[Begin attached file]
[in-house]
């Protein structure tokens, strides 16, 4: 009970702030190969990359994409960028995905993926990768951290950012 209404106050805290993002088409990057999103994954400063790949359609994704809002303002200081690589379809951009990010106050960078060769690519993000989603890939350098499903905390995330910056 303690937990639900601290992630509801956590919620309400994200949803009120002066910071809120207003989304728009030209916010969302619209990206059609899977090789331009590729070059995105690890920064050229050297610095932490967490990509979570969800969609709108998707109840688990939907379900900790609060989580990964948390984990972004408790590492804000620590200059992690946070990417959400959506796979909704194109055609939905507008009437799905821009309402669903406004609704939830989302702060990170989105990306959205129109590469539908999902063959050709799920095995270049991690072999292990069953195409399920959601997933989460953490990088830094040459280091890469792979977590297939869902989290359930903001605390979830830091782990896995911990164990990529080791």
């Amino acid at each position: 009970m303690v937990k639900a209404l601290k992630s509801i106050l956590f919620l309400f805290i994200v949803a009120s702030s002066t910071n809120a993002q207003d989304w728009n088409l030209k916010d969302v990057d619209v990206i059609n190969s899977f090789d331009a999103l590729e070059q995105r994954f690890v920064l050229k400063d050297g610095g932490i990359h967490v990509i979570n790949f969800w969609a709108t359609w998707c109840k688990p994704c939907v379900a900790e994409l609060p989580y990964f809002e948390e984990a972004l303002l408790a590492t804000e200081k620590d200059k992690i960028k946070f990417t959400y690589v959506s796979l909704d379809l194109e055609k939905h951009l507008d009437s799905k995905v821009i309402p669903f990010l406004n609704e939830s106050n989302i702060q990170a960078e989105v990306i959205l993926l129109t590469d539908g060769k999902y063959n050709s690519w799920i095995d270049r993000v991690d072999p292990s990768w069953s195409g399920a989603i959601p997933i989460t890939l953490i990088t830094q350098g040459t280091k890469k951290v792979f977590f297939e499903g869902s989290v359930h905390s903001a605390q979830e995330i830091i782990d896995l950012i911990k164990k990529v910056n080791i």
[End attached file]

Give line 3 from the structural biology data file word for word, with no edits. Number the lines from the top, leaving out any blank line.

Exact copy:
């Amino acid at each position: 009970m303690v937990k639900a209404l601290k992630s509801i106050l956590f919620l309400f805290i994200v949803a009120s702030s002066t910071n809120a993002q207003d989304w728009n088409l030209k916010d969302v990057d619209v990206i059609n190969s899977f090789d331009a999103l590729e070059q995105r994954f690890v920064l050229k400063d050297g610095g932490i990359h967490v990509i979570n790949f969800w969609a709108t359609w998707c109840k688990p994704c939907v379900a900790e994409l609060p989580y990964f809002e948390e984990a972004l303002l408790a590492t804000e200081k620590d200059k992690i960028k946070f990417t959400y690589v959506s796979l909704d379809l194109e055609k939905h951009l507008d009437s799905k995905v821009i309402p669903f990010l406004n609704e939830s106050n989302i702060q990170a960078e989105v990306i959205l993926l129109t590469d539908g060769k999902y063959n050709s690519w799920i095995d270049r993000v991690d072999p292990s990768w069953s195409g399920a989603i959601p997933i989460t890939l953490i990088t830094q350098g040459t280091k890469k951290v792979f977590f297939e499903g869902s989290v359930h905390s903001a605390q979830e995330i830091i782990d896995l950012i911990k164990k990529v910056n080791i």